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  1. Horse theft - Wikipedia

    en.wikipedia.org/wiki/Horse_theft

    Horse theft is the crime of stealing horses. A person engaged in stealing horses is known as a horse thief. Historically, punishments were often severe for horse theft, with several cultures pronouncing the sentence of death upon actual or presumed thieves.

    • History

      Horse theft was a well-known crime in medieval and early...

    • Present day

      Horse theft is still relatively common, with an estimated...

  2. Horse theft is the crime of stealing a horse. A person accused of stealing a horse is known as a horse thief. Horse theft was fairly common throughout the world prior to widespread car ownership. Punishments were often severe for horse theft. In several places the sentence of death was carried out. This was seen as a deterrent against horse theft.

  3. Grand Theft Horse - Wikipedia

    en.wikipedia.org/wiki/Grand_Theft_Horse

    For the video game similar to Grand Theft Auto, see Red Dead Redemption. For horse theft in general, see Horse theft. Grand Theft Horse is a 2018 graphic novel written by Greg Neri and illustrated by Corban Wilkin. The book is published by Lee & Low and is a biography of the horse trainer, Gail Ruffu.

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  5. The Society in Dedham for Apprehending Horse Thieves - Wikipedia

    en.wikipedia.org/wiki/The_Society_in_Dedham_for...

    The last time the Society investigated a horse theft was in 1909, although though a number of pranks between members set off false alarms after that. In days when vigilante justice was a major component of the Society, "not a few horse thieves were apprehended by the organization of the long name."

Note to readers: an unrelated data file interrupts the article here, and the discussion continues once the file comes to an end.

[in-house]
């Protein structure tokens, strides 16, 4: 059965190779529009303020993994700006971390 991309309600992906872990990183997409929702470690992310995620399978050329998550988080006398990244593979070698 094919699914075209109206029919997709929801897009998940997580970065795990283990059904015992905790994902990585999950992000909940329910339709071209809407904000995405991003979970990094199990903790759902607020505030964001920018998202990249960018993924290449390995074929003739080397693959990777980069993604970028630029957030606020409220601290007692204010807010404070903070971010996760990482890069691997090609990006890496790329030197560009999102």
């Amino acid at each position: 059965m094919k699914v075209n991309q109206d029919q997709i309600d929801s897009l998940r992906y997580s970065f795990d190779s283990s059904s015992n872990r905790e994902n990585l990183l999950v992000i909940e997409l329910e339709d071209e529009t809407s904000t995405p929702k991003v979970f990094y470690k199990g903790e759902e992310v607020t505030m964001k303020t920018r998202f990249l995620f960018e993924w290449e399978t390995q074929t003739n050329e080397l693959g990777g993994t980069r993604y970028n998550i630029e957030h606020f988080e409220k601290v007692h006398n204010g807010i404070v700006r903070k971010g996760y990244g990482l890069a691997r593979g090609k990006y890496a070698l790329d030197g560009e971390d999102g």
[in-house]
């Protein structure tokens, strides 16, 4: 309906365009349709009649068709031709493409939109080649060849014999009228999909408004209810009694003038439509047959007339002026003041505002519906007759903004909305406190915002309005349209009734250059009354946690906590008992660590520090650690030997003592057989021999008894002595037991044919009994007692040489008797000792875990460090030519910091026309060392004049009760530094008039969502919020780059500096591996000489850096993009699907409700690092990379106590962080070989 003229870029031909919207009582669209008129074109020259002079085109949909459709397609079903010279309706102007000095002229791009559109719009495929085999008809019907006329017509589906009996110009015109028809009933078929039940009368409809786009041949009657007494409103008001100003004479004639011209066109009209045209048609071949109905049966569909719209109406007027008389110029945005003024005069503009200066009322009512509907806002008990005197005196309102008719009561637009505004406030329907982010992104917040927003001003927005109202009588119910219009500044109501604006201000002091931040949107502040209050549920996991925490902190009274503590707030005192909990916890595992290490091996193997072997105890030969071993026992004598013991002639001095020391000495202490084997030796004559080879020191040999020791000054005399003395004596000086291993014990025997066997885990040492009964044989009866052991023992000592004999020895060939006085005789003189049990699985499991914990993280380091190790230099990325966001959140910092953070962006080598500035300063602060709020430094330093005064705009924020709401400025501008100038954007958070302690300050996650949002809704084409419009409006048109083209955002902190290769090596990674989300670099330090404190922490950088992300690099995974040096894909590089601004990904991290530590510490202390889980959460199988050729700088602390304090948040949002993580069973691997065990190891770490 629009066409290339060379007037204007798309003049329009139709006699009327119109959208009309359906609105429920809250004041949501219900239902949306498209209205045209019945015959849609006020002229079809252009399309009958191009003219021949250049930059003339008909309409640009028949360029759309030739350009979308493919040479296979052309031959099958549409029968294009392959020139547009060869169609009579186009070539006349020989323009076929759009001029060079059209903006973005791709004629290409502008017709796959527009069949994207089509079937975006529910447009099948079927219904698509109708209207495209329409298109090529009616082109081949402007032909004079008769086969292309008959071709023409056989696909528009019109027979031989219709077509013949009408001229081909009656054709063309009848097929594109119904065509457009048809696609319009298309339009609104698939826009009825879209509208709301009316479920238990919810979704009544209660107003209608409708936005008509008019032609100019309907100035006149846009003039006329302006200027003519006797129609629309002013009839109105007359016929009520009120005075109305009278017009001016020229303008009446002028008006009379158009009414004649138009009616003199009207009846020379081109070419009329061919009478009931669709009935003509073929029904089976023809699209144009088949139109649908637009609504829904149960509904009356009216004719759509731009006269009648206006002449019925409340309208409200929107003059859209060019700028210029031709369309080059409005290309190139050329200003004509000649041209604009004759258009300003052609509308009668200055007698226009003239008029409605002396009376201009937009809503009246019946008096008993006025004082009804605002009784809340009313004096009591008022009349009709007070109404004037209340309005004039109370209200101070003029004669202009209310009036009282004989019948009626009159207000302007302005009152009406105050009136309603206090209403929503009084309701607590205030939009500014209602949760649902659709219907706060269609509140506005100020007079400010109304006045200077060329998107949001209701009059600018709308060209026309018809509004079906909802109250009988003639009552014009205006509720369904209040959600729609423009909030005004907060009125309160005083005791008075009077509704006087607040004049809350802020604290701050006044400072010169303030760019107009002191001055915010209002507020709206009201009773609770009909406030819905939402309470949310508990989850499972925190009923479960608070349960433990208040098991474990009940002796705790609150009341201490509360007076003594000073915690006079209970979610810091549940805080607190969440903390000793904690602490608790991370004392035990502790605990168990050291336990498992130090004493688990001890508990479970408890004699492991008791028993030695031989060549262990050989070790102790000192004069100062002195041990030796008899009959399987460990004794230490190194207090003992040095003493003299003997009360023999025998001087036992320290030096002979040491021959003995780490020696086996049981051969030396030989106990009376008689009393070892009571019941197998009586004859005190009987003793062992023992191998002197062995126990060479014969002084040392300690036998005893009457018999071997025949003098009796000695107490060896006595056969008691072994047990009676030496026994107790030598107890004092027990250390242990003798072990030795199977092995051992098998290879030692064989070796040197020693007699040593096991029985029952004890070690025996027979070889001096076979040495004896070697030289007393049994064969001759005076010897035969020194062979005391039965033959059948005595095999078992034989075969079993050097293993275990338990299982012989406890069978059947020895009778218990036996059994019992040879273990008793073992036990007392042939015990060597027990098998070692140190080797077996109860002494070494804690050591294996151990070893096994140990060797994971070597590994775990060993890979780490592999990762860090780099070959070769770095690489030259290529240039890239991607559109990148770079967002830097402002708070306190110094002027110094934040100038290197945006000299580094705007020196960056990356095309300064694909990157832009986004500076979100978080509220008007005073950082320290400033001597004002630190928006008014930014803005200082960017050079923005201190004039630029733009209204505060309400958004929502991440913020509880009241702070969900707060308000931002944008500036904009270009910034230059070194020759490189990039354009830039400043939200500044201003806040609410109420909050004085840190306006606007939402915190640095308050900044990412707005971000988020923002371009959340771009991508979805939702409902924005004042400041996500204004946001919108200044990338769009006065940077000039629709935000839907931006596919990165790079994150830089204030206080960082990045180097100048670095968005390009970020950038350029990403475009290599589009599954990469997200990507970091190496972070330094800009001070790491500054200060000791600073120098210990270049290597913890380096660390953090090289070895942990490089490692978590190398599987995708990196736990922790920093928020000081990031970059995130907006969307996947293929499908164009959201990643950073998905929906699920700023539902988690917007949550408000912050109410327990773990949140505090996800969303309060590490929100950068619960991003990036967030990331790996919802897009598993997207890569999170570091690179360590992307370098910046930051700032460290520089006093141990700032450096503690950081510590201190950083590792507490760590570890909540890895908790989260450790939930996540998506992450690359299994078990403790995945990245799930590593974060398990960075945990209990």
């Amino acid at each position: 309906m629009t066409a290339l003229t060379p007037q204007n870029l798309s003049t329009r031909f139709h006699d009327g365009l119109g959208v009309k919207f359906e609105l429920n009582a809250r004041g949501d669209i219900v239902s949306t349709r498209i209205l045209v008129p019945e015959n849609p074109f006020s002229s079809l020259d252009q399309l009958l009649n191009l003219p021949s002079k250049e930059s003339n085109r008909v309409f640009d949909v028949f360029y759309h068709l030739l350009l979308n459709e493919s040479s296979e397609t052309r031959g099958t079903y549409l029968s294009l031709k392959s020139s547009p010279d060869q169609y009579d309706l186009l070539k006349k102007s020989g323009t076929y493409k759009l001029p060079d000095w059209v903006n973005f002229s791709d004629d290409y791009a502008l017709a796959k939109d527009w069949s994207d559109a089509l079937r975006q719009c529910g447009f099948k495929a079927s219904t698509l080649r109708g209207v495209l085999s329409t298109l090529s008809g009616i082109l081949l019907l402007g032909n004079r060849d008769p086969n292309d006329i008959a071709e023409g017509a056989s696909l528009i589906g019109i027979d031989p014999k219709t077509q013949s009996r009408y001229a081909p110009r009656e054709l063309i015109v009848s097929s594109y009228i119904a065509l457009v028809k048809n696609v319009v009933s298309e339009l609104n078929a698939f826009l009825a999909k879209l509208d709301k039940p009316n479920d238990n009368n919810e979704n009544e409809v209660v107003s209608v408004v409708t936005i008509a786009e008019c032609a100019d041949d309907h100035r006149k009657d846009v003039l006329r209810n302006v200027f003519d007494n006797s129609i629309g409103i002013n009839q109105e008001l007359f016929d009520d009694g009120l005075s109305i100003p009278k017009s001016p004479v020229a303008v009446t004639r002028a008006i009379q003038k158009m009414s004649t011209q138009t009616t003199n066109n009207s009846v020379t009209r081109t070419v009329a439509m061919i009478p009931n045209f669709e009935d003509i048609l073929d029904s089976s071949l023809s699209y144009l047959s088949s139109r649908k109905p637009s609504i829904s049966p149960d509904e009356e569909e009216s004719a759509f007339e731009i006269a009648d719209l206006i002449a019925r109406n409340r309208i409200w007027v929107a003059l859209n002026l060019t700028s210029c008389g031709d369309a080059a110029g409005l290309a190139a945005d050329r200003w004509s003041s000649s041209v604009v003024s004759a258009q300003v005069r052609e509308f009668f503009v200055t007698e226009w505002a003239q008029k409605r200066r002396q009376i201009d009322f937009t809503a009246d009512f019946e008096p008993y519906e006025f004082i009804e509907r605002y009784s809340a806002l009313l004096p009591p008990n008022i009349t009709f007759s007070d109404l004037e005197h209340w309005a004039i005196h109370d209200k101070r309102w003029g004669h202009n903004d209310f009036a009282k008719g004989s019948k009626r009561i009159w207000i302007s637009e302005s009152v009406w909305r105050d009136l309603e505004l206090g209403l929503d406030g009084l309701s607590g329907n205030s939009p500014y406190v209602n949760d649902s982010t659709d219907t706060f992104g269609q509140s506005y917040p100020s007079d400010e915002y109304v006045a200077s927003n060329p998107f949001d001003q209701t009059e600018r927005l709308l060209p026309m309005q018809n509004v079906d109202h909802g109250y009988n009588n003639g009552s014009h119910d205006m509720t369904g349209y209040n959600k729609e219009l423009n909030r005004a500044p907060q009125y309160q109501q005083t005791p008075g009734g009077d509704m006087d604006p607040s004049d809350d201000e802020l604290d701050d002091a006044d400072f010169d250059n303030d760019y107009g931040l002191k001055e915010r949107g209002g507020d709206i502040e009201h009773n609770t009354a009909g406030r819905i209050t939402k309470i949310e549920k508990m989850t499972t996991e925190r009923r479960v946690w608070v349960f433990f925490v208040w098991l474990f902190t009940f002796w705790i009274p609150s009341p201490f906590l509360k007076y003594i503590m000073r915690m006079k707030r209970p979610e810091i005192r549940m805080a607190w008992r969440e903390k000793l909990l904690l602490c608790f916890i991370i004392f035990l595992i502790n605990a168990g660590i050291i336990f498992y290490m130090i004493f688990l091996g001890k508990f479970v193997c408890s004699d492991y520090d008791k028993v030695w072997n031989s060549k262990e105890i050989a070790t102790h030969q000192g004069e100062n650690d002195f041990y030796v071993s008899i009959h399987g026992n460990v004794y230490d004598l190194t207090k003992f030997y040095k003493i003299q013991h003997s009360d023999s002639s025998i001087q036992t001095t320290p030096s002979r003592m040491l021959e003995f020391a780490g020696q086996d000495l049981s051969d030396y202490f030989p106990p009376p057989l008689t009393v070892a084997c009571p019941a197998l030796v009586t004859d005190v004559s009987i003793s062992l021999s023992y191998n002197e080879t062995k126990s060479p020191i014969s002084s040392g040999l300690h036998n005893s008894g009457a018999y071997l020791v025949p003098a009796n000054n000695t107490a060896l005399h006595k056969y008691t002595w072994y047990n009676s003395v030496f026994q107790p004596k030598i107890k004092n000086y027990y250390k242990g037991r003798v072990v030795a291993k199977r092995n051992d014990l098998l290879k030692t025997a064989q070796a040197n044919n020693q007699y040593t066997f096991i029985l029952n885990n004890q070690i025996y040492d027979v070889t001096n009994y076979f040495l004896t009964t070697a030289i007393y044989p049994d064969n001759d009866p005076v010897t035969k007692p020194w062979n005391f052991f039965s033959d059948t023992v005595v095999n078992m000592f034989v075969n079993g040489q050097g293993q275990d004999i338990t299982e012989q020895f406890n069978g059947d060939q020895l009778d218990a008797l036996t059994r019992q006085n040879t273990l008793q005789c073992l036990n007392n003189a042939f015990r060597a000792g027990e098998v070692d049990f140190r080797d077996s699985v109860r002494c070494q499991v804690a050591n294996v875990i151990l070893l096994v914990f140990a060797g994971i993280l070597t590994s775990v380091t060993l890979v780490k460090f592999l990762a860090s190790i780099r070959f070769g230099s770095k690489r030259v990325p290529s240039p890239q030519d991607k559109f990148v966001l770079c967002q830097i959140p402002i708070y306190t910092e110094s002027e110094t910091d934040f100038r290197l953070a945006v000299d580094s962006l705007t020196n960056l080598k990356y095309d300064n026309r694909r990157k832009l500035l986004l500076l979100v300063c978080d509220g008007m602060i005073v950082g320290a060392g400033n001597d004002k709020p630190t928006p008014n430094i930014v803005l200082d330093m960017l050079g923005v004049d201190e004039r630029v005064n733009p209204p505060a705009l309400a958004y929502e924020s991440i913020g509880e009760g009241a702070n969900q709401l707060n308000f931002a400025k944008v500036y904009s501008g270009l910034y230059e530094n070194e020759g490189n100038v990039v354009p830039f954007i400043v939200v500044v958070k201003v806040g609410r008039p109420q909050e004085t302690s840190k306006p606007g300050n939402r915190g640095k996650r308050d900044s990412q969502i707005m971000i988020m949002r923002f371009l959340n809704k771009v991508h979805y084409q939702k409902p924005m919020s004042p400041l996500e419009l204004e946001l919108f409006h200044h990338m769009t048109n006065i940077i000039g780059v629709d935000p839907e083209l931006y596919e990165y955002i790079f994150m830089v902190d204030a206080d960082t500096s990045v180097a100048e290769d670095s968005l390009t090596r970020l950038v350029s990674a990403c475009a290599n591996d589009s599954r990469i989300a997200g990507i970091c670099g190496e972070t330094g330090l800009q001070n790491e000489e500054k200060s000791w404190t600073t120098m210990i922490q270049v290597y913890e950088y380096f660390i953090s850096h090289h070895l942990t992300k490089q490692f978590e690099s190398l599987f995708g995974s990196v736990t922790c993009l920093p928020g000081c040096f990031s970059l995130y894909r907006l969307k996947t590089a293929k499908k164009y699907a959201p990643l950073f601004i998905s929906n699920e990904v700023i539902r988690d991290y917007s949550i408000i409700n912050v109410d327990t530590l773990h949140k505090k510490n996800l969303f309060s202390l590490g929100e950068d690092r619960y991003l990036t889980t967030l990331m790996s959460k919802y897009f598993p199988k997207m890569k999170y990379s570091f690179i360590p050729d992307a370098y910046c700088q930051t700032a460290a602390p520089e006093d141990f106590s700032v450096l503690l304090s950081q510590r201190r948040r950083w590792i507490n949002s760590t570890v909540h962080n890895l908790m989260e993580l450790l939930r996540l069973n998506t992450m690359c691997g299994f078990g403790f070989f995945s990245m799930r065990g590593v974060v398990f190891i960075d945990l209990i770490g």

6. Talk:Horse theft - Wikipedia

    en.wikipedia.org/wiki/Talk:Horse_theft

    The original caption on the page here was "The hanging of a horse thief in Oregon, c.1900," at https://en.wikipedia.org/w/index.php?title=Horse_theft&oldid=616348765. The other editor changed the caption to "Dramatization of the hanging of a horse thief in Oregon, c.1900," which is attested nowhere.

  7. Shergar - Wikipedia

    en.wikipedia.org/wiki/Shergar

    An investigation by The Sunday Telegraph concluded that the horse was shot four days after the theft. No arrests have ever been made in relation to the theft. Shergar's body has never been recovered or identified; it is likely that the body was buried near Aughnasheelin, near Ballinamore , County Leitrim .

  8. Horses in the Middle Ages - Wikipedia

    en.wikipedia.org/wiki/Horses_in_the_Middle_Ages

    Horse dealers (frequently called "horse coursers" in England) bought and sold horses, and frequently had a reputation as dishonest figures, responsible for the brisk trade in stolen horses. Others, such as the "hackneymen" offered horses for hire, and many formed large establishments on busy roads, often branding their horses to deter theft.

  9. When horse theft is not a “crime” - The Horse Owner's Resource

    equusmagazine.com/horse-care/horse-theft-crime-29323

    Jun 17, 2020 · Civil theft” is, legally speaking, quite different than criminal theft, which is the type of crime that occurs when someone cuts your fence and removes a horse from your property without permission. In the latter, there is a clear delineation between the criminal and the victim.

  10. Protect Your Horse From Theft - Equine Wellness Magazine

    equinewellnessmagazine.com/protect-horse-theft

    Horse theft is big business for thieves, who will steal a horse right out of your pasture; or for con artists, who use laws to their advantage in fraudulent contracts and verbal agreements. In the late 1990s, a study completed in Texas stated that approximately 40,000 horses were stolen each year.

  11. Identity theft - Wikipedia

    en.wikipedia.org/wiki/Identity_theft

    Identity theft is the deliberate use of someone else's identity, usually as a method to gain a financial advantage or obtain credit and other benefits in the other person's name, and perhaps to the other person's disadvantage or loss.